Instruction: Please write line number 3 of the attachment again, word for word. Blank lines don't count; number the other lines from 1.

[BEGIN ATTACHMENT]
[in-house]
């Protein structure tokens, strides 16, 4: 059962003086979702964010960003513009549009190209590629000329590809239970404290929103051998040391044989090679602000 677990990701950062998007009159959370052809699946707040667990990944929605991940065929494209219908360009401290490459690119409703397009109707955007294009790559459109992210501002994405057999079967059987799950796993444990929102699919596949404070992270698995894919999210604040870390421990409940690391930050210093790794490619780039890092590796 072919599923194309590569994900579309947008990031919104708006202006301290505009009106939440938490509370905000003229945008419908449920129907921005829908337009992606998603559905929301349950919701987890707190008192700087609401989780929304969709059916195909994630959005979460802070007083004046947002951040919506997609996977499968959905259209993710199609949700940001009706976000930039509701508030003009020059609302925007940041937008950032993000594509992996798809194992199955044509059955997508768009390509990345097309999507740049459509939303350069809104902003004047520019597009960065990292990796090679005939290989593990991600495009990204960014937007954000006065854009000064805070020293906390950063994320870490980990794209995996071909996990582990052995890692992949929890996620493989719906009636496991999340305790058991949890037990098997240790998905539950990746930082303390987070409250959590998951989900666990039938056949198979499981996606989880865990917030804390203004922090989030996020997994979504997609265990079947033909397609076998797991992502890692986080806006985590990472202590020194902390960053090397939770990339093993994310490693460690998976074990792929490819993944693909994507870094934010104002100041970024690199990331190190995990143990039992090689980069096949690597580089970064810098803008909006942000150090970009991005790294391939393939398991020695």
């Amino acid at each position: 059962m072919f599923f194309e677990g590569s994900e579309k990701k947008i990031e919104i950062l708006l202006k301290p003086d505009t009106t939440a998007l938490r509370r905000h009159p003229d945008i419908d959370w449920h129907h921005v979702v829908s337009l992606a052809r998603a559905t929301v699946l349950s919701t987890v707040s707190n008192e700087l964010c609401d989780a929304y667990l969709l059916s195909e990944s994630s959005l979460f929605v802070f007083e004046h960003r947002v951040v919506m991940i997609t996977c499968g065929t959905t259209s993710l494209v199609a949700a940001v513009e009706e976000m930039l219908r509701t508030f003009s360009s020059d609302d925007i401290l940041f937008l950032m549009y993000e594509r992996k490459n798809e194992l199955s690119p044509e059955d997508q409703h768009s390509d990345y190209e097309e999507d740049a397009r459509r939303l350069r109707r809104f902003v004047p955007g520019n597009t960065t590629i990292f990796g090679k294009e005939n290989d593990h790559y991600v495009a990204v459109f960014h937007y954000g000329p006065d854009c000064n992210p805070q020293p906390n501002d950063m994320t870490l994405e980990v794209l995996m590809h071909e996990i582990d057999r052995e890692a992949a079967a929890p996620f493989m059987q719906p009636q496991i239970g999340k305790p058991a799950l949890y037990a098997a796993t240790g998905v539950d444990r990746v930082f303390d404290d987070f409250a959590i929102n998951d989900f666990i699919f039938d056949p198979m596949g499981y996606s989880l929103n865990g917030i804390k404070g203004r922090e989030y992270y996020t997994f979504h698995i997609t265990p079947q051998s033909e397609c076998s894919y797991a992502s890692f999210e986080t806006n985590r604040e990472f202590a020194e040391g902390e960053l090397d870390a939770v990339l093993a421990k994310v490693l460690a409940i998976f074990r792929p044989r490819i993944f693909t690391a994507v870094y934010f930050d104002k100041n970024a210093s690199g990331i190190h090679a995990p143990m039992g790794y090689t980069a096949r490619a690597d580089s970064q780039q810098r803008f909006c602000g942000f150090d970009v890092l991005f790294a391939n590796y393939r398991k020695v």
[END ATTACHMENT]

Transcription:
């Amino acid at each position: 059962m072919f599923f194309e677990g590569s994900e579309k990701k947008i990031e919104i950062l708006l202006k301290p003086d505009t009106t939440a998007l938490r509370r905000h009159p003229d945008i419908d959370w449920h129907h921005v979702v829908s337009l992606a052809r998603a559905t929301v699946l349950s919701t987890v707040s707190n008192e700087l964010c609401d989780a929304y667990l969709l059916s195909e990944s994630s959005l979460f929605v802070f007083e004046h960003r947002v951040v919506m991940i997609t996977c499968g065929t959905t259209s993710l494209v199609a949700a940001v513009e009706e976000m930039l219908r509701t508030f003009s360009s020059d609302d925007i401290l940041f937008l950032m549009y993000e594509r992996k490459n798809e194992l199955s690119p044509e059955d997508q409703h768009s390509d990345y190209e097309e999507d740049a397009r459509r939303l350069r109707r809104f902003v004047p955007g520019n597009t960065t590629i990292f990796g090679k294009e005939n290989d593990h790559y991600v495009a990204v459109f960014h937007y954000g000329p006065d854009c000064n992210p805070q020293p906390n501002d950063m994320t870490l994405e980990v794209l995996m590809h071909e996990i582990d057999r052995e890692a992949a079967a929890p996620f493989m059987q719906p009636q496991i239970g999340k305790p058991a799950l949890y037990a098997a796993t240790g998905v539950d444990r990746v930082f303390d404290d987070f409250a959590i929102n998951d989900f666990i699919f039938d056949p198979m596949g499981y996606s989880l929103n865990g917030i804390k404070g203004r922090e989030y992270y996020t997994f979504h698995i997609t265990p079947q051998s033909e397609c076998s894919y797991a992502s890692f999210e986080t806006n985590r604040e990472f202590a020194e040391g902390e960053l090397d870390a939770v990339l093993a421990k994310v490693l460690a409940i998976f074990r792929p044989r490819i993944f693909t690391a994507v870094y934010f930050d104002k100041n970024a210093s690199g990331i190190h090679a995990p143990m039992g790794y090689t980069a096949r490619a690597d580089s970064q780039q810098r803008f909006c602000g942000f150090d970009v890092l991005f790294a391939n590796y393939r398991k020695v």